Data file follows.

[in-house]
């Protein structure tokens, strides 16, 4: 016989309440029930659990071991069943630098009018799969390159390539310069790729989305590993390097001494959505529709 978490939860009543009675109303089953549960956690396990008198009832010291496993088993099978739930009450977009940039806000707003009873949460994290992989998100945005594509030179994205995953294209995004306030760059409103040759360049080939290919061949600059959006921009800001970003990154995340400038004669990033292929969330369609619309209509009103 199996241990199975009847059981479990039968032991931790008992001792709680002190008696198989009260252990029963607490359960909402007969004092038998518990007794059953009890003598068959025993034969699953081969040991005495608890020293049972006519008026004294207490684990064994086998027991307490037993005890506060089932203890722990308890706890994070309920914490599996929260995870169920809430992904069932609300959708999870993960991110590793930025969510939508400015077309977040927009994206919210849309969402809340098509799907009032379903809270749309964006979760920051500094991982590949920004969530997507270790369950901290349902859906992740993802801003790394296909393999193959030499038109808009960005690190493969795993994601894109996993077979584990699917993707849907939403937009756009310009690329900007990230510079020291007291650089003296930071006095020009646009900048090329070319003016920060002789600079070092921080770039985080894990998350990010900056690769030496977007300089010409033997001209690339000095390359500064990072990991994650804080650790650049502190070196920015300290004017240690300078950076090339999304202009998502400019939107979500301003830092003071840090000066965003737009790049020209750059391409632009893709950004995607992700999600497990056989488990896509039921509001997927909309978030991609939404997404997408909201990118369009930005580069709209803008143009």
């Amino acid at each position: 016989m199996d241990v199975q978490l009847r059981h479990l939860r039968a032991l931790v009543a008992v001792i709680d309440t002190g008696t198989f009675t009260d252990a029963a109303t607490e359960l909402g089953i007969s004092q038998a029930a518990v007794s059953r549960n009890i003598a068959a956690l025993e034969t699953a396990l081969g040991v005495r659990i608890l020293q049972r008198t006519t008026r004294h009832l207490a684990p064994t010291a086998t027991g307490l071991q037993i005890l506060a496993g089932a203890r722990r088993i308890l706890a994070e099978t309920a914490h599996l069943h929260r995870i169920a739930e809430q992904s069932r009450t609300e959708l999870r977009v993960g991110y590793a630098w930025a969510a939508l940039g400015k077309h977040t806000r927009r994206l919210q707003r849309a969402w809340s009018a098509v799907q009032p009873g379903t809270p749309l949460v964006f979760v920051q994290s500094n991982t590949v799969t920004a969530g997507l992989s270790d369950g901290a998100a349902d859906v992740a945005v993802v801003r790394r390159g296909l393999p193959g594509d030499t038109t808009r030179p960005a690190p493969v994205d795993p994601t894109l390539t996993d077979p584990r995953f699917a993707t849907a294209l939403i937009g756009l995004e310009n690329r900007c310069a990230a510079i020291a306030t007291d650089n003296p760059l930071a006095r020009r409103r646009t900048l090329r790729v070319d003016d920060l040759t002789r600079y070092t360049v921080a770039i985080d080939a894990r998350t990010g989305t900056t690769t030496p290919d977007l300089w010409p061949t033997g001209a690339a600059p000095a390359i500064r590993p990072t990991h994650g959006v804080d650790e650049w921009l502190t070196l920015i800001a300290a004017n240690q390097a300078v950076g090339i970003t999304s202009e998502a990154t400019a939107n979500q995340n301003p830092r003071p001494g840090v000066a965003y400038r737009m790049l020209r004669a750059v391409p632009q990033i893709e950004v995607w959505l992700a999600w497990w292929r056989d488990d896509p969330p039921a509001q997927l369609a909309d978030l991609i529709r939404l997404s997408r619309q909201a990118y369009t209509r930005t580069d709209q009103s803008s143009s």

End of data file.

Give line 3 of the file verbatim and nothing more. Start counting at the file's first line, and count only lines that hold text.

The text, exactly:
């Amino acid at each position: 016989m199996d241990v199975q978490l009847r059981h479990l939860r039968a032991l931790v009543a008992v001792i709680d309440t002190g008696t198989f009675t009260d252990a029963a109303t607490e359960l909402g089953i007969s004092q038998a029930a518990v007794s059953r549960n009890i003598a068959a956690l025993e034969t699953a396990l081969g040991v005495r659990i608890l020293q049972r008198t006519t008026r004294h009832l207490a684990p064994t010291a086998t027991g307490l071991q037993i005890l506060a496993g089932a203890r722990r088993i308890l706890a994070e099978t309920a914490h599996l069943h929260r995870i169920a739930e809430q992904s069932r009450t609300e959708l999870r977009v993960g991110y590793a630098w930025a969510a939508l940039g400015k077309h977040t806000r927009r994206l919210q707003r849309a969402w809340s009018a098509v799907q009032p009873g379903t809270p749309l949460v964006f979760v920051q994290s500094n991982t590949v799969t920004a969530g997507l992989s270790d369950g901290a998100a349902d859906v992740a945005v993802v801003r790394r390159g296909l393999p193959g594509d030499t038109t808009r030179p960005a690190p493969v994205d795993p994601t894109l390539t996993d077979p584990r995953f699917a993707t849907a294209l939403i937009g756009l995004e310009n690329r900007c310069a990230a510079i020291a306030t007291d650089n003296p760059l930071a006095r020009r409103r646009t900048l090329r790729v070319d003016d920060l040759t002789r600079y070092t360049v921080a770039i985080d080939a894990r998350t990010g989305t900056t690769t030496p290919d977007l300089w010409p061949t033997g001209a690339a600059p000095a390359i500064r590993p990072t990991h994650g959006v804080d650790e650049w921009l502190t070196l920015i800001a300290a004017n240690q390097a300078v950076g090339i970003t999304s202009e998502a990154t400019a939107n979500q995340n301003p830092r003071p001494g840090v000066a965003y400038r737009m790049l020209r004669a750059v391409p632009q990033i893709e950004v995607w959505l992700a999600w497990w292929r056989d488990d896509p969330p039921a509001q997927l369609a909309d978030l991609i529709r939404l997404s997408r619309q909201a990118y369009t209509r930005t580069d709209q009103s803008s143009s």